November 09 – Article


Sometimes when dealing with co-workers we experience flashbacks to schoolyard squabbles. No doubt there’s been a time when you’ve had that knee-jerk reaction to defend yourself at work when you felt that you were being unfairly criticized.

Everyday at the office we hear adult conversations that reminds us of kids fighting. If you listen carefully, you can hear ways in which we typically defend ourselves by trying to justify, deflect or withdraw.

If we feel under attack, it’s only natural that we want to justify our actions exclaiming: “ But she hit me first!” When we feel guilty, it’s easy to deflect and point out: “ But all the other kids do it!” Or, when we just don’t want to deal with it, or with someone, we just withdraw and walk away saying: “I can’t hear you!”

If you’re working with someone it can be tough to confront them on their work performance without running into some of these defensive reactions. Take the example of a client who was in marketing. She got promoted and was now managing a team. A big meeting with a new client had been scheduled for after lunch. Everyone arrived prepared and on time for the meeting, except one graphic designer. After the meeting, my client asked to talk with the designer. That’s when she had a quick flashback to her daughter fighting with a playmate in the kindergarten sandbox.

My client was upset, embarrassed and tried to confront the employee about her being late. She started off by saying : “I can’t believe it! You were late again! How could you do that? It’s so irresponsible! For all I know, you were out shopping again!”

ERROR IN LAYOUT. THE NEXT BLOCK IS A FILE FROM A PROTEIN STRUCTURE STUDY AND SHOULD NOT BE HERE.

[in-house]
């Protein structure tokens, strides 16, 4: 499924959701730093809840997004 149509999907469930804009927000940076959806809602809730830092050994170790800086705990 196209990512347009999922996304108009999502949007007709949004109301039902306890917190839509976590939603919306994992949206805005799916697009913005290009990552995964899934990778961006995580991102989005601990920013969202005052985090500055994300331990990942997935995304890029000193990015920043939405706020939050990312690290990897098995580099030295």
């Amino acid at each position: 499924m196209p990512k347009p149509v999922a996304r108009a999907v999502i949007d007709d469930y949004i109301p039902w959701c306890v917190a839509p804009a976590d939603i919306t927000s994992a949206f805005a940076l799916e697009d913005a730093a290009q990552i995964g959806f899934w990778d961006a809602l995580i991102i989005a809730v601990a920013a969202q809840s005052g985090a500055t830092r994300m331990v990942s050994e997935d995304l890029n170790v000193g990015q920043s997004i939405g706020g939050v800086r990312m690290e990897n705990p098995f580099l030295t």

She admitted to being thrown off when the designer stopped her short saying: “Hey, wait a minute! You never start those meetings on time anyways. Besides, Susan was late last time and you never said anything to her. And… what’s all this about shopping? You and I used to go shopping at lunch together. I thought we were friends!” Then she turned and stomped out of the office.

In our coaching sessions, my client explained how she felt she had been completely taken off guard. Part of her wished she had replied: “Well, we’re certainly not friends anymore!” or “I suppose you just want me to feel guilty about getting this promotion. You probably think I shouldn’t even get this job if I can’t start meetings on time!”

It can be difficult dealing with work performance problems – especially if that person now reports to you and you are friends. The first step was to help my client separate the person from the problem. As manager, she recognized that she was responsible to both clients and staff to start meetings on time. She agreed to start the next conversation with the designer in a more supportive way, without coming across as hostile or judgmental. Finally, she wanted to assure the designer that, although they were still friends, she can’t play favourites.

For more tips on how to deal with defensiveness...

© Martha Dove and Associates